Andrew Papp, Ph.D. © 2020. All rights reserved.
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     I'm often asked questions about viruses, DNA, RNA, genes and health. I’m happy to address this by starting with a quick review of what DNA is and its relationship to RNA and protein... quick basic Molecular Biology! It's good for everyone to understand a little about how their body and life works. ☺ People usually understand it right away when I use my food / restaurant analogy.

     In the nucleus of each of your cells is your set of 46 chromosomes (2 of each, one from your mom and one from your dad for each of the 23). (Dogs have 39 different chromosomes… one of many reasons they are better than people ☺ )

     Anyway, each chromosome is a long chain of DNA. DNA is a long chain with a sugar-phosphate backbone. The sugar is not glucose, it is deoxy-ribose, a very chemically stable sugar. Attached to each of the sugars in the chain is 1 of 4 possible chemicals called nucleotides. Based on the first letters of their chemical names, we call the 4 nucleotides A, T, C and G. Think of the chromosomes as the volumes in a 23-volume encyclopedia of cooking. Chromosome # 1 has all of the recipes that start with an A, volume #2 has all of the “B” recipes, etc. until we get to #23 that has the X, Y, and Z recipes. (Pretty cool how I managed to get last one to be the X and Y chromosome, which how the numbering really works in humans :P ). Instead of English, the recipes are written in a code where each letter is encoded using 3 adjoining nucleotides. For example, “G-A-C” equals the letter D. By the way... each part of the chromosome representing a recipe is called a gene.

image of encyclopedias

     Just to recap, your DNA is the master set of all recipes that you’ll need for any kind of restaurant. It is valuable and you want it to last, so it’s printed on acid-free paper to last a lifetime (stable DNA). The DNA contains information on how to make foods… it is the information and not the food. And the different restaurants are all of the types of cells in your body. A skin cell makes lots of a protein called keratin (so its kitchen will need that recipe) but a red blood cell doesn’t serve keratin, it serves mostly a protein called hemoglobin (so its kitchen doesn’t need the recipe for keratin but it does need the the one for hemoglobin, etc.)

     If you were the boss of a new Chinese restaurant, you'd need all of the recipes for Chinese dishes (the skin cell), but not the ones for Italian dishes (the red blood cell). So, you go through each volume of the encyclopedia, and whenever you find a Chinese recipe, you xerox it on to some cheaper recyclable paper. The less stable paper is RNA. It has a Ribose backbone instead of Deoxyribose, and it degrades in much less than a lifetime. If it’s for a daily special, it might only last a matter of hours!

image of xeroxing a book

     To recap, the subset of recipes needed for a particular cell type are copied (transcribed) from the DNA into RNA (an enzyme made of protein called RNA polymerase does that job). The RNA uses more or less the same code as DNA, except it uses “U”s in place of “T”s used in the DNA code. But the RNA is still information… not food.

     This Transcription process takes place in the main office (the nucleus). Then you hand the xeroxed Chinese recipes for tonight’s menu out of the office and into the kitchen. The “kitchen” is called ribosomes. They read the recipes and Translate them into the various products (keratin, etc.) needed in the Chinese restaurant (skin cell). They do this by reading the recipe, 3 letters at a time, and translating that “codon” into one of the amino-acids (the building blocks of protein).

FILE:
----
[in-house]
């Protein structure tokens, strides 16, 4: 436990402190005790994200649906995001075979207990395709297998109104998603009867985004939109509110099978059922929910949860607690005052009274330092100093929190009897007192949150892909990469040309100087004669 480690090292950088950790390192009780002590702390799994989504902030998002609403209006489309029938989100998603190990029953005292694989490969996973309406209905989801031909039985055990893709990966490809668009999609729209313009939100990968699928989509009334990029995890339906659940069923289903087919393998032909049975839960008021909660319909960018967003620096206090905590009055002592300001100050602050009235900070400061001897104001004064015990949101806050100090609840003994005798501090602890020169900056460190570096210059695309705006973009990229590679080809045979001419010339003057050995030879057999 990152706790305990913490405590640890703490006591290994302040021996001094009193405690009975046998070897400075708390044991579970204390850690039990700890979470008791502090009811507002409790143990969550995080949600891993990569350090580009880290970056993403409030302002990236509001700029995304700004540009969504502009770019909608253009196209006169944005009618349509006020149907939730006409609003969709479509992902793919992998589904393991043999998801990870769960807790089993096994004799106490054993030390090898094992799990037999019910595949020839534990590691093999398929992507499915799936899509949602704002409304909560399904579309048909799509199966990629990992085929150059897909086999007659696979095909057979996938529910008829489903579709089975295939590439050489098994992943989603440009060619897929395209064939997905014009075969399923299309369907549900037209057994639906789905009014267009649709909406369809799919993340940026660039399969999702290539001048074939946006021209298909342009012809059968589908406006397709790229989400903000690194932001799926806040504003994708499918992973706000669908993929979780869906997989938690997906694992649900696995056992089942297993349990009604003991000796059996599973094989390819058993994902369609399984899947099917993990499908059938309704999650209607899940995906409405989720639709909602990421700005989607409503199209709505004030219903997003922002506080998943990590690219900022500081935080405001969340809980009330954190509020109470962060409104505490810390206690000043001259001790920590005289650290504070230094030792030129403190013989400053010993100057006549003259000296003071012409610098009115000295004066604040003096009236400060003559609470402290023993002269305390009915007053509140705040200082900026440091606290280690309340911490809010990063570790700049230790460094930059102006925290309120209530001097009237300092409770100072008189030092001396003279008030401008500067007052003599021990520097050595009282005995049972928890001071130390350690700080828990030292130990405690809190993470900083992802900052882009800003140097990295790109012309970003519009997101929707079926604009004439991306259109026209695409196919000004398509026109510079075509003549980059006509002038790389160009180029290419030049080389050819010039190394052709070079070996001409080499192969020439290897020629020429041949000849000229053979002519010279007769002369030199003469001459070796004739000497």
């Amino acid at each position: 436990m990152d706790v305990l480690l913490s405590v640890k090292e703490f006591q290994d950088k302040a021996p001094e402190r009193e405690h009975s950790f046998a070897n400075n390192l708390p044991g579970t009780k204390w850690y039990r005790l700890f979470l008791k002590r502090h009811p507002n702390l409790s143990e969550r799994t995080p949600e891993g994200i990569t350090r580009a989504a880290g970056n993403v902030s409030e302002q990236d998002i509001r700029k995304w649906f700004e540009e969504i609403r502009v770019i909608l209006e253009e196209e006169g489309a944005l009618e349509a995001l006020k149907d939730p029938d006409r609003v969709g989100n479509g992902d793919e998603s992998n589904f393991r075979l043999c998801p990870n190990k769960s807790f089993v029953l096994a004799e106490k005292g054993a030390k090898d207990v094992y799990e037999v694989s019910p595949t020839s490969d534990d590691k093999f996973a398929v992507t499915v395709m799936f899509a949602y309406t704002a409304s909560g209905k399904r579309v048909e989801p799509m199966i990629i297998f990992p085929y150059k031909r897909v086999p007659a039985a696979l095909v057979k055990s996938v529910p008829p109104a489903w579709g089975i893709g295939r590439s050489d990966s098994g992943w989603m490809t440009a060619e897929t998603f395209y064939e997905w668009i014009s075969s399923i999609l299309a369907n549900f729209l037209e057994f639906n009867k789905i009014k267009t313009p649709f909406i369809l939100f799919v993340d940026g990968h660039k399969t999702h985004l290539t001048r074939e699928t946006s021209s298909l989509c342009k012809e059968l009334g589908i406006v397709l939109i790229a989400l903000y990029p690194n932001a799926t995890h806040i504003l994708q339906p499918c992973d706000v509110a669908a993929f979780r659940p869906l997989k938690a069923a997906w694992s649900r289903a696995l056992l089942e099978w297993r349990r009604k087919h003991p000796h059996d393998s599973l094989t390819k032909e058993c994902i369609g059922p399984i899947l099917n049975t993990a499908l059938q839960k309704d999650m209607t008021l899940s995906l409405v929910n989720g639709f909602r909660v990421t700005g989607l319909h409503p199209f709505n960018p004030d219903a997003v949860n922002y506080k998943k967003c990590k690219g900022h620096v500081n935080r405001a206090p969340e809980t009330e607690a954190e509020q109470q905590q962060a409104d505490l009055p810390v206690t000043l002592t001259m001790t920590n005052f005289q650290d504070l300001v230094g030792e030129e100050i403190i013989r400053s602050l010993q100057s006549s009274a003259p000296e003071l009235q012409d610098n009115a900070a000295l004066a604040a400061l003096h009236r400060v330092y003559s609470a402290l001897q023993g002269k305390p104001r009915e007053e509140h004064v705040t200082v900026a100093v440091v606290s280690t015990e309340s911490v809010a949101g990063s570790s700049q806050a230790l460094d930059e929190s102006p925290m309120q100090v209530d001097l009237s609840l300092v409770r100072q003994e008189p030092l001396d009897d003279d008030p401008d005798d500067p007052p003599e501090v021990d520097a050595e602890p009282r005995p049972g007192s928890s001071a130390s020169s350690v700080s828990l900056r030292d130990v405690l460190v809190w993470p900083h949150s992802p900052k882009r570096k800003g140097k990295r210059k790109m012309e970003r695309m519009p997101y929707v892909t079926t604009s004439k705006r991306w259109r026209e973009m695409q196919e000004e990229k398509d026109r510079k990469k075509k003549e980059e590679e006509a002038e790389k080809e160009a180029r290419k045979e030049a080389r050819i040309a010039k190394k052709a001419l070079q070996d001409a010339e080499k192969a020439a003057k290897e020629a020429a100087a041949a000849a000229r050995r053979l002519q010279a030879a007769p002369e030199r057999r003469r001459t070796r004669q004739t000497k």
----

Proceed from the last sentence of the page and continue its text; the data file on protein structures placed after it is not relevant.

image of order going into a restaurant kitchen


     By the way, for anyone interested to see the actual genetic code of how the DNA nucleotide sequence translates into a protein's amino-acid sequence, click the link below.

     Did you ever notice how some Chinese restaurants make a certain dish differently than you're used to? Usually it’s a little “off”… but once in a while it’s the best ever. How does this happen???? Mutations! Mutations are when a mistake happens while reading the code (which could be because the code got damaged, or just a copying error). There are two places where the code can be mutated. The first place is in the production of new sets of encyclopedia (this is when a cell divides and needs to replicate all of its chromosomes so that each daughter cell gets a full set). These mutations happen, but quite rarely, because there is even a proof-reading mechanism built in. When there is a mutation like this, the recipe is permanently corrupted and the kitchen will make it wrong every time… and if that restaurant starts a chain, all of the franchises will make it that new way, too.

     The second place that a mutation can occur is at the point of xeroxing the recipes. There could be speck of dirt on the copy machine and it could turn a G into a C on the copy! This happens at a higher probability because the xeroxing process happens fast and sloppy. In that case the kitchen will make the dish wrong for a while, until they get a new copy without the mistake in it. Note: RNA viruses, like SARS-CoV-2, the virus that causes COVID-19, use the sloppy xerox method of replication for their viral RNA. This creates lots of mutant strains, making it easier for the virus to get around previously acquired immunity.

     Once in a great while, changing or deleting or adding an ingredient makes the recipe better instead of worse. If the new version appeals to the majority of customers, eventually the mutant will be selected for and displace the original recipe!

Now you understand the basic flow of genetic information!